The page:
Are Young Children With Cochlear Implants Sensitive to the Statistics of Words in the Ambient Spoken Language? Purpose The purpose of this study was to determine whether children with cochlear implants (CIs) are sensitive to statistical characteristics of words in the ambient spoken language, whether that sensitivity changes in expected ways as their spoken lexicon grows, and whether that sensitivity varies with unilateral or bilateral implantation. ... Research Article
Research Article  |   June 01, 2015
Are Young Children With Cochlear Implants Sensitive to the Statistics of Words in the Ambient Spoken Language?
 
Author Affiliations & Notes
  • Ling-Yu Guo
    University at Buffalo, NY
  • Karla K. McGregor
    University of Iowa, Iowa City
  • Linda J. Spencer
    New Mexico State University, Las Cruces
  • Disclosure: The authors have declared that no competing interests existed at the time of publication.
    Disclosure: The authors have declared that no competing interests existed at the time of publication.×
  • Correspondence to Ling-Yu Guo: lingyugu@buffalo.edu
  • Editor: Nancy Tye-Murray
    Editor: Nancy Tye-Murray×
  • Associate Editor: Amy Lederberg
    Associate Editor: Amy Lederberg×
Article Information
Development / Hearing Aids, Cochlear Implants & Assistive Technology / Speech, Voice & Prosody / Hearing / Research Articles
Research Article   |   June 01, 2015
Are Young Children With Cochlear Implants Sensitive to the Statistics of Words in the Ambient Spoken Language?
Journal of Speech, Language, and Hearing Research, June 2015, Vol. 58, 987-1000. doi:10.1044/2015_JSLHR-H-14-0135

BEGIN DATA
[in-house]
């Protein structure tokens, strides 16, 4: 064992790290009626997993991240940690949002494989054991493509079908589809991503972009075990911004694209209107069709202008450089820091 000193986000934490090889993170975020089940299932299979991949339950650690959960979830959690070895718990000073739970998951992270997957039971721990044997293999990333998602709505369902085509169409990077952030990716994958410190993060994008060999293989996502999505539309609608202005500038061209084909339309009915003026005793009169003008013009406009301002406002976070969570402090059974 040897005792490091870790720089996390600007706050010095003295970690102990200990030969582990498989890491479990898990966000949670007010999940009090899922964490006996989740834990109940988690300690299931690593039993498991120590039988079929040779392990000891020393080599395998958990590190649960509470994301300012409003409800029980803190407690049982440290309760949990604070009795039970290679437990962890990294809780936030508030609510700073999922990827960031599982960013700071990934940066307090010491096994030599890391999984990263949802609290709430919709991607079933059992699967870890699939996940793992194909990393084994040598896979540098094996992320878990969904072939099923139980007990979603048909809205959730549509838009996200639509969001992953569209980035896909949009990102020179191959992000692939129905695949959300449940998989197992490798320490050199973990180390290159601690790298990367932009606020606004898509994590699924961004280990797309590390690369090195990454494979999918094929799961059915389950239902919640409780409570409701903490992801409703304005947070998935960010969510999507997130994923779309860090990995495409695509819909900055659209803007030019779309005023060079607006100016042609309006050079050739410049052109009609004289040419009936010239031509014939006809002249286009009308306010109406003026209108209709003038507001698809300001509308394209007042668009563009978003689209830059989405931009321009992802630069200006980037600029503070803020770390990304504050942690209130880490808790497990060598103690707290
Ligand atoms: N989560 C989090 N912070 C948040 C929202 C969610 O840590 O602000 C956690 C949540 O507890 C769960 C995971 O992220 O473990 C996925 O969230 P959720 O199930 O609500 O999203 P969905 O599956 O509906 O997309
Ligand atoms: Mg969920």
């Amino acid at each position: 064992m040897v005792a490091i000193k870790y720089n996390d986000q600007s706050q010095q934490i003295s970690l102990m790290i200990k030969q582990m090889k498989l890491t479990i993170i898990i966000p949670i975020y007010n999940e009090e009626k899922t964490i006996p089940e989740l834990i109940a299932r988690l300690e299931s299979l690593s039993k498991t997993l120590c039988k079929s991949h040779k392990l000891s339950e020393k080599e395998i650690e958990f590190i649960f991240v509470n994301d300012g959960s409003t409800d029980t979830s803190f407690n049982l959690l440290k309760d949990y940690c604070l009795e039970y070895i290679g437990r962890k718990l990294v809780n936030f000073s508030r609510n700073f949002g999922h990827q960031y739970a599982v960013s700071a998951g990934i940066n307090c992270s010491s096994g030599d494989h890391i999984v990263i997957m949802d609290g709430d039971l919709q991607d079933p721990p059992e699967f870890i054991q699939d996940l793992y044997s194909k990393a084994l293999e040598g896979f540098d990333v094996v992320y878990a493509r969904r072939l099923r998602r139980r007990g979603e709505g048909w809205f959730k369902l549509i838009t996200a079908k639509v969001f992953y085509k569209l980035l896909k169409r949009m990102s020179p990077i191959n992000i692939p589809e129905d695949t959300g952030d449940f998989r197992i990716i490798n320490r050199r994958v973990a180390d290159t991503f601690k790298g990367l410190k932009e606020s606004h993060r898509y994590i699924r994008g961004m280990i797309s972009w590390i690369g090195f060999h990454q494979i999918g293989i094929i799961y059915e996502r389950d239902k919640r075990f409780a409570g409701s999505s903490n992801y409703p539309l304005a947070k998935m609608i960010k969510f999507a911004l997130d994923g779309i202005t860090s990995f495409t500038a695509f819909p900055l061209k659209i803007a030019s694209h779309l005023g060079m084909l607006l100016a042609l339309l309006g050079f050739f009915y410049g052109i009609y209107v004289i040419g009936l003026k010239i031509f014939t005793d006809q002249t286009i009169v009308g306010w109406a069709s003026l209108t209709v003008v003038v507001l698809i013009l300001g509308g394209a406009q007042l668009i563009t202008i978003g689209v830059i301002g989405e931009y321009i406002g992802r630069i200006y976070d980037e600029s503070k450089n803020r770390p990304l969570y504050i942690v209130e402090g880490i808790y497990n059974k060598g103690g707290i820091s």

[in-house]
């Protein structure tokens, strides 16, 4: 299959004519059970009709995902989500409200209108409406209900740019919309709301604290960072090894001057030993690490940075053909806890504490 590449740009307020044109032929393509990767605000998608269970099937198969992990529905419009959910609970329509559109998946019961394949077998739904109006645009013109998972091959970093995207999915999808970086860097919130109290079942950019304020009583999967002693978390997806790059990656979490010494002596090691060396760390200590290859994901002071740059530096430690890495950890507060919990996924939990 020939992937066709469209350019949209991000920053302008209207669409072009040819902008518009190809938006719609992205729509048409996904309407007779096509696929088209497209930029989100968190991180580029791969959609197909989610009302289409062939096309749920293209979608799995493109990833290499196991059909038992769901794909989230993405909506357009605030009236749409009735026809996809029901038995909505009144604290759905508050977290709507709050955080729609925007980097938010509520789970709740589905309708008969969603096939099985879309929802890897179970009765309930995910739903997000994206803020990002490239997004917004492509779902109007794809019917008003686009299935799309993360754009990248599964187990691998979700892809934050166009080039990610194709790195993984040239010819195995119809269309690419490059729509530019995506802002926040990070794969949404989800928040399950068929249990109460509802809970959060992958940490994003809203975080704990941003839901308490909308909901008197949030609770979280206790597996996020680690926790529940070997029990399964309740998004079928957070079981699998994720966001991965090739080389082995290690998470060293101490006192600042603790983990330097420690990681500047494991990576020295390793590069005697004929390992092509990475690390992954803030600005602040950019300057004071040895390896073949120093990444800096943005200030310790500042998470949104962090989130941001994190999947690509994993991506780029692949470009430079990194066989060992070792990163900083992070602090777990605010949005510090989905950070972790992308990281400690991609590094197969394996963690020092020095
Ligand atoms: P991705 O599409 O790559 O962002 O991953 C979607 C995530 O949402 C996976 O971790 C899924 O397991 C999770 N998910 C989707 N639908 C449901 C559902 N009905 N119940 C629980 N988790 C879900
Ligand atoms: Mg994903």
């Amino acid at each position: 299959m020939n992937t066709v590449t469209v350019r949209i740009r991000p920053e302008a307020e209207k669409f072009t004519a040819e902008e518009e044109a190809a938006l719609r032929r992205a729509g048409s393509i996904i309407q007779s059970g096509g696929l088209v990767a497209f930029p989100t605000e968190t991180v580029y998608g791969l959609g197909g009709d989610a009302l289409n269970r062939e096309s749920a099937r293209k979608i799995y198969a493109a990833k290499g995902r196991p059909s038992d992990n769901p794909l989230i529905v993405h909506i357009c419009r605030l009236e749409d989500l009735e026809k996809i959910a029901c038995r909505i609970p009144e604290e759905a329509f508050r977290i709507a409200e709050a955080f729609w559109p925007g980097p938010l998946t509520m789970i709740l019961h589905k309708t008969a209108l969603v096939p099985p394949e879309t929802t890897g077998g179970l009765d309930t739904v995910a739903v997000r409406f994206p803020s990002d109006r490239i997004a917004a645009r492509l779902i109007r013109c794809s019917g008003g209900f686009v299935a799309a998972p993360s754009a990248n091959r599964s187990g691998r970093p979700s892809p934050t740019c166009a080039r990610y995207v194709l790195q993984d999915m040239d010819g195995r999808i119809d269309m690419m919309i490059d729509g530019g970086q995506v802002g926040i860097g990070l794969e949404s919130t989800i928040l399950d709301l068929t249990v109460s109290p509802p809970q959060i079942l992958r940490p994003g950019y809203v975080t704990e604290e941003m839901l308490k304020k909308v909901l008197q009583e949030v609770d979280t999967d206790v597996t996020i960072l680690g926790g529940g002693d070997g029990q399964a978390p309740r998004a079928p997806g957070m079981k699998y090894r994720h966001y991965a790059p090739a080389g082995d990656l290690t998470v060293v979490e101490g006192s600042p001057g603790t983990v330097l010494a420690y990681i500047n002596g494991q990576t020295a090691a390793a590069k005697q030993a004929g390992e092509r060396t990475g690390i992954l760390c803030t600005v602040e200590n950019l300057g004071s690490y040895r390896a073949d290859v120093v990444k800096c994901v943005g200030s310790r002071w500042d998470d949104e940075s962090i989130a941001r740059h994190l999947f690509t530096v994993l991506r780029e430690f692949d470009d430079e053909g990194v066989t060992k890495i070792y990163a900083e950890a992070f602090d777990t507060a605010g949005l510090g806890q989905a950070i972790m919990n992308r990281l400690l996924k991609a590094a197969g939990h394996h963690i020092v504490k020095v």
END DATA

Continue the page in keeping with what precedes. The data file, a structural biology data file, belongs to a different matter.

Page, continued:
History: Received May 17, 2014 , Revised October 14, 2014 , Accepted January 9, 2015
 
Journal of Speech, Language, and Hearing Research, June 2015, Vol. 58, 987-1000. doi:10.1044/2015_JSLHR-H-14-0135
History: Received May 17, 2014; Revised October 14, 2014; Accepted January 9, 2015
Web of Science® Times Cited: 1

Purpose The purpose of this study was to determine whether children with cochlear implants (CIs) are sensitive to statistical characteristics of words in the ambient spoken language, whether that sensitivity changes in expected ways as their spoken lexicon grows, and whether that sensitivity varies with unilateral or bilateral implantation.

Method We analyzed archival data collected from the parents of 36 children who received cochlear implantation (20 unilateral, 16 bilateral) before 24 months of age. The parents reported their children's word productions 12 months after implantation using the MacArthur Communicative Development Inventories: Words and Sentences (Fenson et al., 1993). We computed the number of words, out of 292 possible monosyllabic nouns, verbs, and adjectives, that each child was reported to say and calculated the average phonotactic probability, neighborhood density, and word frequency of the reported words.

Results Spoken vocabulary size positively correlated with average phonotactic probability and negatively correlated with average neighborhood density, but only in children with bilateral CIs.

Conclusion At 12 months postimplantation, children with bilateral CIs demonstrate sensitivity to statistical characteristics of words in the ambient spoken language akin to that reported for children with normal hearing during the early stages of lexical development. Children with unilateral CIs do not.

Acknowledgments
This research is supported in part by National Institute on Deafness and Other Communication Disorders Grant 5 P50 DC00242 (awarded to Bruce Gantz), and by the New Century Scholar Research Grant from the American Speech-Language-Hearing Foundation (awarded to Ling-Yu Guo). The content is solely the responsibility of the authors and does not necessarily represent the official views of the National Institute on Deafness and Other Communication Disorders or the American Speech-Language-Hearing Foundation. We are grateful to the children who participated as well as to their parents who filled in the parent reports. We also thank J. Bruce Tomblin for granting the access to the archival data, Camille Dunn for retrieving the archival data from the database, Kayla Kuehlewind and Nicole Triscuit for processing the data, and Holly Storkel for providing advice on data coding.
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